Four people killed in a two-car collision in East End last year died by misadventure, a Coroner’s Court jury determined on Thursday after an inquest that lasted three days.
The jury of four women and three men heard evidence concerning the deaths of Shannay Alexander Delapenha, 22; Marlene Elizabeth Wright, 69; Pamela Yvonne Mansell, 74; and Ian Geoffrey Mansell, 72.
All four died on May 2 last year after the Honda Accord driven by Mr. Delapenha left its lane and went into the lane of the oncoming Kia Rio driven by Mr. Mansell. The collision occurred along Austin Conolly Drive shortly after 7 p.m.
Jurors heard evidence that the speed limit in the area was 30 mph. The Honda was clocked by police radar at 57 mph. There was no direct evidence of the Kia’s speed, but accident reconstructionist Sgt. Lenford Butler said he found gouges and scrape marks in the road surface showing that the Kia had been pushed backward some 22 feet from the point of impact. This fact indicated that the force and speed of the Honda was greater than that of the Kia, he explained.
If the Kia had been traveling at the legal limit, the combined force of the two vehicles would have been a minimum of around 90 mph, he said. Mr. Butler expressed the opinion that the driver of the Honda was reckless in not pulling over when the police officer who clocked his speed sought to stop him by activating his blue lights and siren. Instead, Mr. Delapenha had continued around a blind corner, failed to negotiate the bend and swerved into the path of the Kia.
There was no evidence of any factor other than speed as the cause of the collision. Alcohol was not a factor. The weather and visibility were good. The road surface was dry and in good condition.
Queen’s Coroner Eileen Nervik suggested it was likely that Mr. Delapenha speeded up upon seeing the police car. She noted that the Honda was not licensed and not insured. It was also carrying conch, although the conch season had ended April 30.
In her instructions to the jurors on Thursday, she explained the various verdicts possible under the Coroner’s Law. One possibility is “unlawful killing.” That verdict did not suit this situation, she explained, because it would require a standard of proof beyond reasonable doubt. There was no evidence that Mr. Delapenha intended to kill himself or anyone else, she pointed out.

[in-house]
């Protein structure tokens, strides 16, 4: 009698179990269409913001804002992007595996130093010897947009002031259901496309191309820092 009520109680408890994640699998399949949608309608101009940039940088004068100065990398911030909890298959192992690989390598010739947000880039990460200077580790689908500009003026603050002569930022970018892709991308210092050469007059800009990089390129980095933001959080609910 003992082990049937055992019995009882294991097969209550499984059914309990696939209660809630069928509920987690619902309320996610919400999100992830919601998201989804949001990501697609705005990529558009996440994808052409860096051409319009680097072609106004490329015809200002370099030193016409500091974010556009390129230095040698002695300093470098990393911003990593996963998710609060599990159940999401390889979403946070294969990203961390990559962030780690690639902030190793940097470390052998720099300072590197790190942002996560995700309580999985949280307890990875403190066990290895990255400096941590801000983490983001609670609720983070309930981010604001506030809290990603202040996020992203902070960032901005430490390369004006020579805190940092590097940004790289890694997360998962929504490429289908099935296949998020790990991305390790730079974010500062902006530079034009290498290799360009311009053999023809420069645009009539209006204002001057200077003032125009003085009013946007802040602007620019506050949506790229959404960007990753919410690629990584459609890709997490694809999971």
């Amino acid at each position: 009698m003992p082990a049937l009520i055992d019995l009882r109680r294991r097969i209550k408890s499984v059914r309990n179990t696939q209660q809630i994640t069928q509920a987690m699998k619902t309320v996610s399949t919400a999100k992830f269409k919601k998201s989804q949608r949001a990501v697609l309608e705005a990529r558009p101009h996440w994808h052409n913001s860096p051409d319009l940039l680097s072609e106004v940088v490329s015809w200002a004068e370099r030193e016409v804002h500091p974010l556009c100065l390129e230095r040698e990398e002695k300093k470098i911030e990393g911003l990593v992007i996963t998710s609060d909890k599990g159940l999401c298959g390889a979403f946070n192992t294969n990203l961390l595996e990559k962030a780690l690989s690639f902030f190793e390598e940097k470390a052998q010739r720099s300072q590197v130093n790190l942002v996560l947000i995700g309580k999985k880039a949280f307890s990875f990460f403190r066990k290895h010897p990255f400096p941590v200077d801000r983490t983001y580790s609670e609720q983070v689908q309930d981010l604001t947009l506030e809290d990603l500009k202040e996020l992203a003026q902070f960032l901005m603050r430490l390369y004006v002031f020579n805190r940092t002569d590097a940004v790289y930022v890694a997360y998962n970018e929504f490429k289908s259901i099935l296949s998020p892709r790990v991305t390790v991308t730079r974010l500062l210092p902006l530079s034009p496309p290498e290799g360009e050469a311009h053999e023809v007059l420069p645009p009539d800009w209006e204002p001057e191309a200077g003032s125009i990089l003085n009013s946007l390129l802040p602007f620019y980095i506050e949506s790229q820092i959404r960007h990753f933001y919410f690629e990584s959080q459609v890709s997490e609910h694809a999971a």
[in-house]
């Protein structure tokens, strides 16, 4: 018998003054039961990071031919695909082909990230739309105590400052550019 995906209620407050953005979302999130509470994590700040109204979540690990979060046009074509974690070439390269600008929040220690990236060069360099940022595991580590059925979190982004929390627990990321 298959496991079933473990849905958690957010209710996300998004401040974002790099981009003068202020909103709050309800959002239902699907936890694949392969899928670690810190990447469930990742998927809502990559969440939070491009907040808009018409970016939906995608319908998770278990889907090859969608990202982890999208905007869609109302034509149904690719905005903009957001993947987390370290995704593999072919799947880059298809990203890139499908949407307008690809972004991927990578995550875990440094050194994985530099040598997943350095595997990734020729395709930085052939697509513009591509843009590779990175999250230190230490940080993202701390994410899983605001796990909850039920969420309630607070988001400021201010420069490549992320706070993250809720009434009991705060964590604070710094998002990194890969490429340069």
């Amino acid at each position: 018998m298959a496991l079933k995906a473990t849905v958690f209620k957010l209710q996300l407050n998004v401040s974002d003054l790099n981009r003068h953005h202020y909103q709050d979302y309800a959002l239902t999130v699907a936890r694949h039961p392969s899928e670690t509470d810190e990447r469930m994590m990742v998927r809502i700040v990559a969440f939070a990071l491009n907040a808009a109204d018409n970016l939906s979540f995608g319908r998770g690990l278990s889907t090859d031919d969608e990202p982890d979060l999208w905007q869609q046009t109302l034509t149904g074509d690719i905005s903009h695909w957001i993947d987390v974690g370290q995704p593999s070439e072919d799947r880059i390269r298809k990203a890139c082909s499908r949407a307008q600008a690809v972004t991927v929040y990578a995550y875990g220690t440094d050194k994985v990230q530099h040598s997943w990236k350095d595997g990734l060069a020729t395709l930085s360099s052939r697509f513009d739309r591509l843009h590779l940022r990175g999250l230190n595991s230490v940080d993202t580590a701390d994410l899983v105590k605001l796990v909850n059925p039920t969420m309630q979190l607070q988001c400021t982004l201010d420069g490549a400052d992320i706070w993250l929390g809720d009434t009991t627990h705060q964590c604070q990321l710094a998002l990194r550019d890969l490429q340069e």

If Mr. Delapenha had survived, in all likelihood he would have been charged under the Traffic Law with causing death by careless, reckless or even dangerous driving, she said.
Under the Coroner’s Law, the verdicts appropriate to this case jurors could consider were misadventure or an open verdict. Misadventure is appropriate when the evidence suggests that death was the unintended consequence of a deliberate action. An open verdict is appropriate when there is not enough evidence to record any other verdict.
Jurors had heard a lot of information but, although it helped them to understand the circumstances of what happened, the coroner said their task was limited to determining the identity of each person, when, where, how and by what means each came to his or her death.
Background information included an independent report by accident reconstructionist Colin Redden. He said he was asked by Mr. Butler to examine the vehicles because of a rumor that the police car had been involved in the collision. He said he went to the scene that night and checked, he went back to the scene the next morning, and he made a third check after the vehicles were moved to the Bodden Town Police Station.
He said he examined the body panels and side mirrors for any sign of damage or paint transfer, including the rear bumper and trunk of the Honda. He found nothing on either vehicle to indicate any contact.
The coroner read statements from various police officers involved. Several explained how they provided security at the collision site throughout the night so that nobody could disturb the scene.
In their verdicts, jurors were directed to the autopsy reports by government pathologist Dr. Shravana Jyoti, who listed the physical cause of death for each person.
Mr. Delapenha, a Jamaican national who had been working in Cayman, was not wearing a seat belt at the time of the collision. Cause of death was blunt impact trauma to the chest.
There were two male passengers in the Honda and they sustained injuries. They were not wearing seat belts, as they were riding in the trunk.
Mr. and Mrs. Mansell and Ms. Wright, who was Mrs. Mansell’s sister, were British citizens on vacation and staying at Morritt’s Tortuga Club Resort. All three were wearing seat belts.
Ms. Wright, who had been sitting in the rear passenger seat, sustained injuries to her neck, chest and abdomen which related to “seat belt impact trauma.”
Cause of death for Mrs. Mansell was multiple injuries to the chest and abdomen consistent with “high speed seat belt impact trauma.”
For Mr. Mansell, the driver, the physical cause of death was transection of the aorta.